The European Space Agency’s map of one billion stars is just breathtaking. This week, ESA released a map that showed over a billion stars spread out in the Milky Way. One billion stars represent about 1% of the Milky Way’s stellar content.
The stunning map was created with data via the spacecraft Gaia from the past two years. Gaia that has been traveling through space since 2013 was able to create the most detailed 3D map ever of the stars in our galaxy. The map features the exact positions of the brightness of 1142 million stars in our Milky Way galaxy.
Additionally, it includes the distances and the motions across the sky for more than two million stars. The map also shows open and globular clusters. It even has other galaxies like the Large Magellanic Cloud, Small Magellanic Cloud, and Andromeda.
This new catalog is twice as precise and contains almost 20 times as many stars as the previous definitive reference for astrometry, the Hipparcos Catalogue. Astrophysicists at the European Space Agency believe their impressive star chart will help scientists better understand the structure of our galaxy and beyond.
Officials at ESA say they believe that the comprehensive map will also provide information about how our galaxy was formed and evolved over time. Antonella Vallenari from the Istituto Nazionale di Astrofisica (INAF) and the Astronomical Observatory of Padua, Italy said:
“With Hipparcos, we could only analyse the 3D structure and dynamics of stars in the Hyades, the nearest open cluster to the Sun, and measure distances for about 80 clusters up to 1600 light-years from us.”
“But with Gaia’s first data, it is now possible to measure the distances and motions of stars in about 400 clusters up to 4800 light-years away. For the closest 14 open clusters, the new data reveal many stars surprisingly far from the center of the parent cluster, likely escaping to populate other regions of the Galaxy.”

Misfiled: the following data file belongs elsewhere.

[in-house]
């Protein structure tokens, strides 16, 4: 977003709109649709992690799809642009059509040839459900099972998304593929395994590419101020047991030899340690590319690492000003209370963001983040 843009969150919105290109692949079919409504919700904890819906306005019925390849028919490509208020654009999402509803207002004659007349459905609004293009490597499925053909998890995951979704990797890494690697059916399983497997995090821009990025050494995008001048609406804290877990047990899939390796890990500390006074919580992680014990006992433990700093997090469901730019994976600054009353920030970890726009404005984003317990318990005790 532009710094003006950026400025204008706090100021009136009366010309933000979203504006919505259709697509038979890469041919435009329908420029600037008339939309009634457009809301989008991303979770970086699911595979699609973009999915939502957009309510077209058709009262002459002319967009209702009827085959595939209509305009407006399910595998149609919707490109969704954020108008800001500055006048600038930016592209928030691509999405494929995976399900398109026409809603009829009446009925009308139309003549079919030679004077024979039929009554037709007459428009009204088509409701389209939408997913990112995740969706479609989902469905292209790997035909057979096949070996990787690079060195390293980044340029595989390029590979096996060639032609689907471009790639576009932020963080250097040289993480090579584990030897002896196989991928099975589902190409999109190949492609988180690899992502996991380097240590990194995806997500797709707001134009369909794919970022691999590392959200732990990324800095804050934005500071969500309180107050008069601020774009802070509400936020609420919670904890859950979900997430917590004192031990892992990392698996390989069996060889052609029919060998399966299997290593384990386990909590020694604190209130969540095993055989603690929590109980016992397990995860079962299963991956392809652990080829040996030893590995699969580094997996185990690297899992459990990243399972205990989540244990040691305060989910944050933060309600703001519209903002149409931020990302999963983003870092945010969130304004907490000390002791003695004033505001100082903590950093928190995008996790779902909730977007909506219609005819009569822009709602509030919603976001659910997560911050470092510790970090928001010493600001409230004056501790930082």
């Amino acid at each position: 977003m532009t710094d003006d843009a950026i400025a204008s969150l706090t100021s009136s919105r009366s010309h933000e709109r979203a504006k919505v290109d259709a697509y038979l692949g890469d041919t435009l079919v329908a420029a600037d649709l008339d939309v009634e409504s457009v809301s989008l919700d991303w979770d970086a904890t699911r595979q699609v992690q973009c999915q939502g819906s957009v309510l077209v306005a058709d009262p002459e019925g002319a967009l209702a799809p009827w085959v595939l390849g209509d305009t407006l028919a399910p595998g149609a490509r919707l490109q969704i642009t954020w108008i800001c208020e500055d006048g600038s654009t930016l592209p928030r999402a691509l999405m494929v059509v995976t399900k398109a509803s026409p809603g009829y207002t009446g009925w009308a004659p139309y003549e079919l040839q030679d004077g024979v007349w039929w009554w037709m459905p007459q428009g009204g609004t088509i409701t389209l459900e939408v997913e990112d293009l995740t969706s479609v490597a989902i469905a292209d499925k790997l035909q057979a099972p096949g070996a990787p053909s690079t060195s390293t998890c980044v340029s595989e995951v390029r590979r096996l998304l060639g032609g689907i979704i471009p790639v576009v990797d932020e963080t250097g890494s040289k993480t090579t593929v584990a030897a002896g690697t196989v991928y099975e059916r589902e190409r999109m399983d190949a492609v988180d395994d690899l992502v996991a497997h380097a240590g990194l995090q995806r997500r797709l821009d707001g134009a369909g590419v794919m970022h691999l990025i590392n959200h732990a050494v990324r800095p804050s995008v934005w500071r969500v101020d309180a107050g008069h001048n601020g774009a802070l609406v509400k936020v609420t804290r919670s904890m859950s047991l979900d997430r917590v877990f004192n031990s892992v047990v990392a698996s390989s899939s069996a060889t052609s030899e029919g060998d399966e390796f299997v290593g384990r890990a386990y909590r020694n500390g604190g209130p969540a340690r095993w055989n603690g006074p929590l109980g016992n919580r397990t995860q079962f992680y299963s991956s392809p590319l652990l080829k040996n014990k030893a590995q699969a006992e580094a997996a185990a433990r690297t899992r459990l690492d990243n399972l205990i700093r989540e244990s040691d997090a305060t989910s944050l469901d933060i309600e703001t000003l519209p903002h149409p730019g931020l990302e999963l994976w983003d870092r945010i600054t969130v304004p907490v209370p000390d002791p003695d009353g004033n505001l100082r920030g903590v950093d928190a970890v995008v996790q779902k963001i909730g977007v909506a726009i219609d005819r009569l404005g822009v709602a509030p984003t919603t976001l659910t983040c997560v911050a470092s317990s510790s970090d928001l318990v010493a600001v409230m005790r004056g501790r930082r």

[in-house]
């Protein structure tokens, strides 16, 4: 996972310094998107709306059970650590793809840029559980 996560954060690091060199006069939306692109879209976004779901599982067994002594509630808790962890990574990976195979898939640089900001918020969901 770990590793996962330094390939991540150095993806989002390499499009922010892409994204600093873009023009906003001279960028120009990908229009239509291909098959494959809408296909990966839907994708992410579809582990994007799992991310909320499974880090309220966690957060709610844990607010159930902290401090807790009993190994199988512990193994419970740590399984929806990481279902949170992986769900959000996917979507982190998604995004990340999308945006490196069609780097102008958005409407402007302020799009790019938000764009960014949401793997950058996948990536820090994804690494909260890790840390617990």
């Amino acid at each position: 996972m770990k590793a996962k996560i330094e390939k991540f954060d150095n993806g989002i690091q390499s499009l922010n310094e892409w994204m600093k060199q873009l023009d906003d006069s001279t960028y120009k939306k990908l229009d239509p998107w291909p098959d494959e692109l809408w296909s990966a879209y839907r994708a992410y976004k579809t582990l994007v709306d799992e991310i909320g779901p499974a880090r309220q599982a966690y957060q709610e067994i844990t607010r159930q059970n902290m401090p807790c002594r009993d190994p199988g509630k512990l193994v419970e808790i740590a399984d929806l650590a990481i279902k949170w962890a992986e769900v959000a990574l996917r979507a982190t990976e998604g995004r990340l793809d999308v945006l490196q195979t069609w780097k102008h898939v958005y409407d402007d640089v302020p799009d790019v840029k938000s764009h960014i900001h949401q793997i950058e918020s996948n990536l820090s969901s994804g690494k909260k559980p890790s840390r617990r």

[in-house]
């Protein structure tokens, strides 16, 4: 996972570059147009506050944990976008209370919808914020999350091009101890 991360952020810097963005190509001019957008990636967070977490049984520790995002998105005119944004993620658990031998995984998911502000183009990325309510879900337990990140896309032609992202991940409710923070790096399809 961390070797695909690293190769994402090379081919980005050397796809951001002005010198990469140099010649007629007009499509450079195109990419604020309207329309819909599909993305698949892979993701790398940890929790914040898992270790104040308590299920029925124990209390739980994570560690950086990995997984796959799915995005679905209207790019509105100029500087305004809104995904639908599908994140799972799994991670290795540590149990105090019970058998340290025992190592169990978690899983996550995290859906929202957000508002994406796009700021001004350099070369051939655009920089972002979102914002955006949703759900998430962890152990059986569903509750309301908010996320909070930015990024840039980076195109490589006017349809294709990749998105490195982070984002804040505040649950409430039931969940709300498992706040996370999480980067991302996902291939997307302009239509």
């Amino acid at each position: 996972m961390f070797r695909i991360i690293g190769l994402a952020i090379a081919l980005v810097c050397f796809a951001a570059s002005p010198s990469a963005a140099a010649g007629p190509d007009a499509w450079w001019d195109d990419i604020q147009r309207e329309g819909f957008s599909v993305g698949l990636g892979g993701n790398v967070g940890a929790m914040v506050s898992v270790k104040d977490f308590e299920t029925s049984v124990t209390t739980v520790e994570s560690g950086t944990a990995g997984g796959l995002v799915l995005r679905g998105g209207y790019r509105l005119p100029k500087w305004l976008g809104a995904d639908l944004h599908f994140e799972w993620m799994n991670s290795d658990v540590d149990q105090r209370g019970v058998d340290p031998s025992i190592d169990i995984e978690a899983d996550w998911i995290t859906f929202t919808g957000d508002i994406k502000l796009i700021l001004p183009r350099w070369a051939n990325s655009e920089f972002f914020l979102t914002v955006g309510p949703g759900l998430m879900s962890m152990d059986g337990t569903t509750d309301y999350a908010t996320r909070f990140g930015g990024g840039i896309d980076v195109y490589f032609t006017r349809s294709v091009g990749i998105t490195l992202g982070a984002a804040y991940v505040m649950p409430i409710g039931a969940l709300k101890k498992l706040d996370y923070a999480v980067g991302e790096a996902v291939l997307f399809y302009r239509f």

Timo Prusti, Gaia project scientist at ESA, shared in a statement:
“The beautiful map we are publishing today shows the density of stars measured by Gaia across the entire sky, and confirms that it collected superb data during its first year of operations.”
Alvaro Giménez, Director of Science at the European Space Agency, added:
“Gaia is at the forefront of astrometry, charting the sky at precisions that have never been achieved before.”
The European Space Agency says the future looks very promising for space experts. Gaia’s measurements will enable scientists to determine very accurate distances to a broad cross-section of variable stars. With those “they will calibrate and improve the relation between the period and brightness of these stars, and apply it to measure distances beyond our Galaxy.”
Gisella Clementini, INAF and Astronomical Observatory of Bologna, Italy, said:
“This is only the beginning: we measured the distance to the Large Magellanic Cloud to test the quality of the data, and we got a sneak preview of the dramatic improvements that Gaia will soon bring to our understanding of cosmic distances.”
Some are wondering if all the information will be shared with the scientific community as a whole.